Physiotherapy, osteopathy, rehabilitation, chiropractor, massage therapist… Who should I see?

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A question I’m often asked is “who should I see? Physio, osteopath, chiropractor, massage therapist, sports rehabilitator… what’s the difference?” And it’s a question that lots of people have tried to answer, with varying degrees of success (one of the problems with a lot of explanations is that people seem to compare osteopathy and chiropractic to hospital/NHS physiotherapy, rather than private musculoskeletal physiotherapy, which is the direct comparison to osteo or chiro). But I’m going to give it a go myself, and try to explain some of the differences, and give some examples of when each might be appropriate.

Osteopathy vs Physiotherapy vs Chiropractic

First of all, the difference between physiotherapy, osteopathy and chiropractic. This is a bit of a tricky one, as it sometimes seems to me that one of the biggest differences is the language we use. For example, the middle part of the spine, where the ribs attach: physiotherapists and chiropractors call it the thoracic spine, but some osteopaths call it the dorsal spine. We mean the same thing, though! And when you have loss of function in a joint, a physiotherapist will call it a “dysfunction”, a chiropractor will say “subluxation” and an osteopath “lesion”. Chiropractors often have X-ray machines in their practices; but unless there is a valid clinical reason for doing so, they shouldn’t actually take an X-ray of your spine, as most “subluxations” can’t be seen on X-ray.

Another difference is how often we like to see people, and for how long. In general, I prefer to see patients for an hour, and not more often than once a week for acute injuries or once a fortnight for more chronic ones, though there are some exceptions. However, I haven’t yet met an osteopath who offers sessions longer than half an hour — and I know of chiropractors who offer 10- or 15-minute appointments, often several times per week.

There are, however, lots of overlaps. We are all professionals, regulated by our own professional bodies (physiotherapists by the Chartered Society of Physiotherapy and the Health and Care Professions Council; osteopaths by the General Osteopathic Council, and chiropractors by the General Chiropractic Council) and we all have a responsibility to keep up to date with the latest theories and techniques through continuous professional development (CPD). We are all manual therapists, using our hands to diagnose and treat injuries. We all do — or should — teach our patients exercises, so that you can help yourself to heal as efficiently and as quickly as possible. We are all able to mobilise and to manipulate (click) joints, though in practice I don’t manipulate very often; and to treat muscles, tendons, ligaments and nerves; though my understanding is that chiropractors only treat the spine. And we are all professional clinicians, trained to diagnose injuries, even though the language and techniques we use to do so may be different.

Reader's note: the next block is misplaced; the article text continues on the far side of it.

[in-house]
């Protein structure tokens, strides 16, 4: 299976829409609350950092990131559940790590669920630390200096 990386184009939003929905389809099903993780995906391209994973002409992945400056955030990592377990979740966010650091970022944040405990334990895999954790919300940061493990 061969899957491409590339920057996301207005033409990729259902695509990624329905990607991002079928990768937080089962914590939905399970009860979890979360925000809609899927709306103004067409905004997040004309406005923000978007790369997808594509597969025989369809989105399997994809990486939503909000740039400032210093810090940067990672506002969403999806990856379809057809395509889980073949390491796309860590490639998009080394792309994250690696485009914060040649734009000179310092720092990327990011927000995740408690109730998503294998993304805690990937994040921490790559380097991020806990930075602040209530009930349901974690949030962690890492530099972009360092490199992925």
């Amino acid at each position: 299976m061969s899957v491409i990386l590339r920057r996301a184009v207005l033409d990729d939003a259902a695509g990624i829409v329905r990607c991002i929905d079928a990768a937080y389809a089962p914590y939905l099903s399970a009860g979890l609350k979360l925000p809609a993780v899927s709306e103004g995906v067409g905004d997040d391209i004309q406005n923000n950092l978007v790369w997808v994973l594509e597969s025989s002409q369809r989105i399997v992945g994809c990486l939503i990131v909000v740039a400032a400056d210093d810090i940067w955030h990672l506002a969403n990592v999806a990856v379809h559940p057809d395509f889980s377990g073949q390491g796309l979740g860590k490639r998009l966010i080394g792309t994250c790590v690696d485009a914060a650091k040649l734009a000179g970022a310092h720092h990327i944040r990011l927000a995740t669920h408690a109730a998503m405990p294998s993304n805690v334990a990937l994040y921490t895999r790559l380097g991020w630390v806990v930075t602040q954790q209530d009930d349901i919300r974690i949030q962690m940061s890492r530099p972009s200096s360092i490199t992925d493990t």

Naturally, I think my way is best (otherwise I’d change it and do something else!) but that doesn’t mean other clinicians’ views aren’t valid. Ultimately, I think it really comes down to the individual therapist rather than their profession: the question to ask (after a session or two) is, is this working for you? And really great therapists — of any type — aren’t that common, so when you find one, hang onto them!

Graduate sports rehabilitators (GSR) are slightly different. They’re also graduates, who have studied for undergraduate or, more recently, postgraduate degrees in sports therapy or sports rehabilitation. Unlike physiotherapists, they don’t diagnose injuries; but they are able to work alongside physiotherapists to provide injury rehabilitation and exercise therapy: the “hands-off” part of physiotherapy, if you like. They can do this in a one-to-one setting or in a rehab class, initially using techniques such as yoga, pilates and specific exercises to restore control, flexibility and strength, before progressing to more functional, sport-specific exercises to help you return to full function.

Finally, sports massage therapists use their hands to work on soft tissue (muscle, tendon, ligament and connective tissue) to improve its compliance and tone. This can help with lots of issues: recovery after training sessions, relieving niggling tight muscles, improving flexibility, helping to prevent injury and relieving stress and tension to name but a few. They are not (necessarily) graduates and can’t diagnose injury, but their treatment can still be extremely beneficial. Again, we often recommend massage therapy alongside physiotherapy or rehabilitation therapy as they complement each other extremely well.

So — if you have an injury or are in pain, you should see a physiotherapist (or osteo, or chiro) for an assessment. We will either diagnose it ourselves; or if we think the problem needs further investigation (e.g. MRI or X-ray) or has the potential to require surgery, we will refer you on to a physician or a surgeon. If appropriate, we will carry out treatment ourselves, which may also include referring you to a GSR or sports massage therapist (though if your treatment is funded by health insurance, it may be more cost-effective to stay with physiotherapy, as not all insurance companies will cover rehabilitation and massage separately). If you are not in pain but feel you would benefit from some extra loosening or flexibility, then please go straight to massage therapy. And if you’re still not sure… well, drop me an e-mail and I’ll do my best to help!

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Many people assume that a stiff or sore neck is an inevitable part of aging. 

I’m here to show you that doesn’t have to be the case!